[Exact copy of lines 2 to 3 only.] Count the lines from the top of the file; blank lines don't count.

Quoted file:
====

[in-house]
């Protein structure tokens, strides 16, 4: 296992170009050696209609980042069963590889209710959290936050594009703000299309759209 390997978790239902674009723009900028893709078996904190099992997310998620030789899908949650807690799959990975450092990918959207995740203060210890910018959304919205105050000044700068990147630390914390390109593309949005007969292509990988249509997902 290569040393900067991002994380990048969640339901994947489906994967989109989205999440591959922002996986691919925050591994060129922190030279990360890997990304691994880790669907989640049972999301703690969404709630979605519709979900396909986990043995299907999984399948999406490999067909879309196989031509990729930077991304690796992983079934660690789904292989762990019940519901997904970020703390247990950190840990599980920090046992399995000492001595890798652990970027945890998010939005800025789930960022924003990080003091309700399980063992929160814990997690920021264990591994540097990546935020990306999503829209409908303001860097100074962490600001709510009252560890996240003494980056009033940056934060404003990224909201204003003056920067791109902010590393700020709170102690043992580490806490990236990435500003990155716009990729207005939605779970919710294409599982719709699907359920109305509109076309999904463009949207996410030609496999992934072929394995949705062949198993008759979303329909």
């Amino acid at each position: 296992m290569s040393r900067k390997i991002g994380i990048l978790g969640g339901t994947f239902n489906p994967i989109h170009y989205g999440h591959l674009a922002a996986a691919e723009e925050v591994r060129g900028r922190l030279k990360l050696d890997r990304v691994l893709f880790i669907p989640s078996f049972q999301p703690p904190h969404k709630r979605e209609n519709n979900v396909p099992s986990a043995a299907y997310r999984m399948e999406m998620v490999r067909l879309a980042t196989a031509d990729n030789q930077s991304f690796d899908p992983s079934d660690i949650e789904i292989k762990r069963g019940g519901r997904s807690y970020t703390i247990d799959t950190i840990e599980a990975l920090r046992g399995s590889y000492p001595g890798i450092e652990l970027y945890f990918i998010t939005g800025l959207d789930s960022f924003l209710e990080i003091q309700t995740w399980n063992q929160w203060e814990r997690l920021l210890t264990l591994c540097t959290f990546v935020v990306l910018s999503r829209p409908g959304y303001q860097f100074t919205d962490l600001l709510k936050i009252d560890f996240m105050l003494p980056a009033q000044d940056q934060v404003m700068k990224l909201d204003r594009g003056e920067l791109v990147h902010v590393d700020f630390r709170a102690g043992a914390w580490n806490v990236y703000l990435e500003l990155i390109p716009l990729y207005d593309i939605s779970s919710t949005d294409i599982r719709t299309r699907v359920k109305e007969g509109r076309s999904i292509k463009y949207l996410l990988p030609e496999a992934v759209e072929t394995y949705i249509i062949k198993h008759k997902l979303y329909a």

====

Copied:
């Protein structure tokens, strides 16, 4: 296992170009050696209609980042069963590889209710959290936050594009703000299309759209 390997978790239902674009723009900028893709078996904190099992997310998620030789899908949650807690799959990975450092990918959207995740203060210890910018959304919205105050000044700068990147630390914390390109593309949005007969292509990988249509997902 290569040393900067991002994380990048969640339901994947489906994967989109989205999440591959922002996986691919925050591994060129922190030279990360890997990304691994880790669907989640049972999301703690969404709630979605519709979900396909986990043995299907999984399948999406490999067909879309196989031509990729930077991304690796992983079934660690789904292989762990019940519901997904970020703390247990950190840990599980920090046992399995000492001595890798652990970027945890998010939005800025789930960022924003990080003091309700399980063992929160814990997690920021264990591994540097990546935020990306999503829209409908303001860097100074962490600001709510009252560890996240003494980056009033940056934060404003990224909201204003003056920067791109902010590393700020709170102690043992580490806490990236990435500003990155716009990729207005939605779970919710294409599982719709699907359920109305509109076309999904463009949207996410030609496999992934072929394995949705062949198993008759979303329909």
């Amino acid at each position: 296992m290569s040393r900067k390997i991002g994380i990048l978790g969640g339901t994947f239902n489906p994967i989109h170009y989205g999440h591959l674009a922002a996986a691919e723009e925050v591994r060129g900028r922190l030279k990360l050696d890997r990304v691994l893709f880790i669907p989640s078996f049972q999301p703690p904190h969404k709630r979605e209609n519709n979900v396909p099992s986990a043995a299907y997310r999984m399948e999406m998620v490999r067909l879309a980042t196989a031509d990729n030789q930077s991304f690796d899908p992983s079934d660690i949650e789904i292989k762990r069963g019940g519901r997904s807690y970020t703390i247990d799959t950190i840990e599980a990975l920090r046992g399995s590889y000492p001595g890798i450092e652990l970027y945890f990918i998010t939005g800025l959207d789930s960022f924003l209710e990080i003091q309700t995740w399980n063992q929160w203060e814990r997690l920021l210890t264990l591994c540097t959290f990546v935020v990306l910018s999503r829209p409908g959304y303001q860097f100074t919205d962490l600001l709510k936050i009252d560890f996240m105050l003494p980056a009033q000044d940056q934060v404003m700068k990224l909201d204003r594009g003056e920067l791109v990147h902010v590393d700020f630390r709170a102690g043992a914390w580490n806490v990236y703000l990435e500003l990155i390109p716009l990729y207005d593309i939605s779970s919710t949005d294409i599982r719709t299309r699907v359920k109305e007969g509109r076309s999904i292509k463009y949207l996410l990988p030609e496999a992934v759209e072929t394995y949705i249509i062949k198993h008759k997902l979303y329909a």